2. A knife. Most things that need to be minced are easy to chop and used in small enough quantities. If you're finding that you have recipes that call for mincing 10 lbs of potatoes or something, you may want to either reduce the yield of the recipe or start with easier recipes. It will be easiest and most efficient to chop vegetables with an 8-10 inch chef's knife instead of a paring knife or some other random knife not suited to the task (deboning knife, steak knife, tomato knife, what have you). Using the right tools for the job will also make cooking a lot easier, as will practicing basic skills like chopping vegetables. If you really hate chopping veg, a lot of supermarkets have pre-prepped stuff you can put straight into the pan.

3. For the most part, I just rinse and wipe on a kitchen towel. Have a lot of kitchen towels so that you can easily replace them when they get dirty. That said, wiping off after rinsing your hands once isn't "dirty". I do mine anytime I have a load of whites or towels going into the wash, or if they physically have food matter on them. If I get a lot of oil (or especially animal fat) on my hands I will wash with soap and water, sure. If I'm working intensively with something really sloppy I'll usually just wait till I'm done with that task to wash my hands. Having a towel you plan to put into the wash right away is also a good idea for very intense kitchen projects (baking from scratch, butchering your own meat, etc).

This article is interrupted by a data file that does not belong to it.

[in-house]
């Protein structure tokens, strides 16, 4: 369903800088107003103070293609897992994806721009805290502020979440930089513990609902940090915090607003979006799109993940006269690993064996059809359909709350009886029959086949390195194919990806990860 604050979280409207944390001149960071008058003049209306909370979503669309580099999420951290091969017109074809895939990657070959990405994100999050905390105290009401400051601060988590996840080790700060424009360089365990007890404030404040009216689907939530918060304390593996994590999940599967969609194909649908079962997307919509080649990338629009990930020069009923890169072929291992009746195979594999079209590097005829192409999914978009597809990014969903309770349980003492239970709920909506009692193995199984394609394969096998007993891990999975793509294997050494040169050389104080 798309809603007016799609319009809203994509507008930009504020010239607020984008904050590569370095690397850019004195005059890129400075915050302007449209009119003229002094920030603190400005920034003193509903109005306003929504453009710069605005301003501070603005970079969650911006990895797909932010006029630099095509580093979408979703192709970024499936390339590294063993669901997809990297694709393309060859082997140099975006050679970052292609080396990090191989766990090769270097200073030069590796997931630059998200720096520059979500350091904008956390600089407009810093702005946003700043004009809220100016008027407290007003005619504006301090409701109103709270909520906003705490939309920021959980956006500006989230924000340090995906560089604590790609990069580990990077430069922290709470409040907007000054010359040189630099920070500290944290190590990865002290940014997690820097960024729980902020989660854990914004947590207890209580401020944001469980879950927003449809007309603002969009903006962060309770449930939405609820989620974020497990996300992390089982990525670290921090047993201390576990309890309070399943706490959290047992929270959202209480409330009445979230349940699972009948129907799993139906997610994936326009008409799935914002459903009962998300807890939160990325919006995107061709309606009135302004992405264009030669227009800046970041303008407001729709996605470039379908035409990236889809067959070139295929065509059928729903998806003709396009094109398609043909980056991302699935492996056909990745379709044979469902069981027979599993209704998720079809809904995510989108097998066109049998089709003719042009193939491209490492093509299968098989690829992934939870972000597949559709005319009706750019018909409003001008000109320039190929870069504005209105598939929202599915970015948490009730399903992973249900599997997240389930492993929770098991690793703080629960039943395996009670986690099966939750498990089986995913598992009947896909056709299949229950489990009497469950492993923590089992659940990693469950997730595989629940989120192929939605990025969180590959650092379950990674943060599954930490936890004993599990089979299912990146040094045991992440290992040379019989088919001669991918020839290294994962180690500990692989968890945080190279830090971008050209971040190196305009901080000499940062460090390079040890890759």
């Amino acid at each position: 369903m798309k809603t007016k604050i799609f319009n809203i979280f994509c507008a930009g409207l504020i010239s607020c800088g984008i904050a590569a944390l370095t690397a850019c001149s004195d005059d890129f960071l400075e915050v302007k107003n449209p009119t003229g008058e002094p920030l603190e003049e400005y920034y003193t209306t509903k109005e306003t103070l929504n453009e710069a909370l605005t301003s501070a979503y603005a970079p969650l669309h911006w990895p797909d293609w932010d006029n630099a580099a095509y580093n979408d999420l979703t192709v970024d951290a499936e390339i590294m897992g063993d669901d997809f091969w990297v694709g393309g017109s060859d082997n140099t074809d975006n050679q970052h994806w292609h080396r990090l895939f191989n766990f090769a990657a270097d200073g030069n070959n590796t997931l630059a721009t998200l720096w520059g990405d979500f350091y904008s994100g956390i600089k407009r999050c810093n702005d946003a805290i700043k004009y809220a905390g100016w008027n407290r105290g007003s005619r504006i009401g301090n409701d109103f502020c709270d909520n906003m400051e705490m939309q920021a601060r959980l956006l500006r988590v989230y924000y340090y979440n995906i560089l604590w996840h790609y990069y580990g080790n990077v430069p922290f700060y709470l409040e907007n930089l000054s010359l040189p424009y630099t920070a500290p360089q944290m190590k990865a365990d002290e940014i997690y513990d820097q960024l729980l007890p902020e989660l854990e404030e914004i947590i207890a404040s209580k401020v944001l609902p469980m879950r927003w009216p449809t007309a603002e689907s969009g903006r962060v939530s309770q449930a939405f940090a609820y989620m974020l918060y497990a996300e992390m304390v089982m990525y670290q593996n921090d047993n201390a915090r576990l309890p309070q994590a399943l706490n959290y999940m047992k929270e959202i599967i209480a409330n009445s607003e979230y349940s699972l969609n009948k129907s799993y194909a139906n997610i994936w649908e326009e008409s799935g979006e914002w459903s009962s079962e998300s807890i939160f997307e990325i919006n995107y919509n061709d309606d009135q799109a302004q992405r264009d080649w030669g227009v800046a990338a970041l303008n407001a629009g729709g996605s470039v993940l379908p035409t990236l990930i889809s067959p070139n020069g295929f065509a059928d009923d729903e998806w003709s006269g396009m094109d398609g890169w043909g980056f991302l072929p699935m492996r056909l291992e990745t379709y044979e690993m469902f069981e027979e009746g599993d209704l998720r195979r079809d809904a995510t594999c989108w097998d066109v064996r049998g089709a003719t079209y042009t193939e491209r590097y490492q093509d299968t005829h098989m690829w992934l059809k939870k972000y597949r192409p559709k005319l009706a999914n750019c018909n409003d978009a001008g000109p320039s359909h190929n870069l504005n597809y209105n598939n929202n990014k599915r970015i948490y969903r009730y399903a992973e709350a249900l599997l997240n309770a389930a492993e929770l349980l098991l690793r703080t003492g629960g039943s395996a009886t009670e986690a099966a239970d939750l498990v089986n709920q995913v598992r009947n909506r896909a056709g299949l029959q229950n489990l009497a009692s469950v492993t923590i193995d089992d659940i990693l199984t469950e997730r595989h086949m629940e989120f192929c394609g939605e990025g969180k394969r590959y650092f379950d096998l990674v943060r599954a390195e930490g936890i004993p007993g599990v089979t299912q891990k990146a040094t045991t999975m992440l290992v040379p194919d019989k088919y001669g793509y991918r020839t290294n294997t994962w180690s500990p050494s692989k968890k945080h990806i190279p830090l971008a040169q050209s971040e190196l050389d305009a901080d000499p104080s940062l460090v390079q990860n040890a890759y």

4. Different stuff needs to be stored in different ways. Look up optimal storage for new items online when you get home from the store. Not all perishables need to go in the fridge. Also, as a fellow single person I find it easier to buy small quantities of stuff and use it all in specific recipes rather than having a ton of produce and raw meat around going bad.

5. A week to 10 days is my rule of thumb. Often you can freeze leftovers (especially stuff like curry), which might be better for you as a single person. And, again, no harm in buying and using small quantities of things. I find that my repertoire tends to be a little more repetitive than it might be for a family of 4, as I will cook a full recipe and eat it over the course of a few days rather than sticking it in the fridge and waiting till I crave that dish again. If you hate eating the same thing over and over, find something that works for you.
posted by Sara C. at 7:10 PM on September 13, 2015 [1 favorite]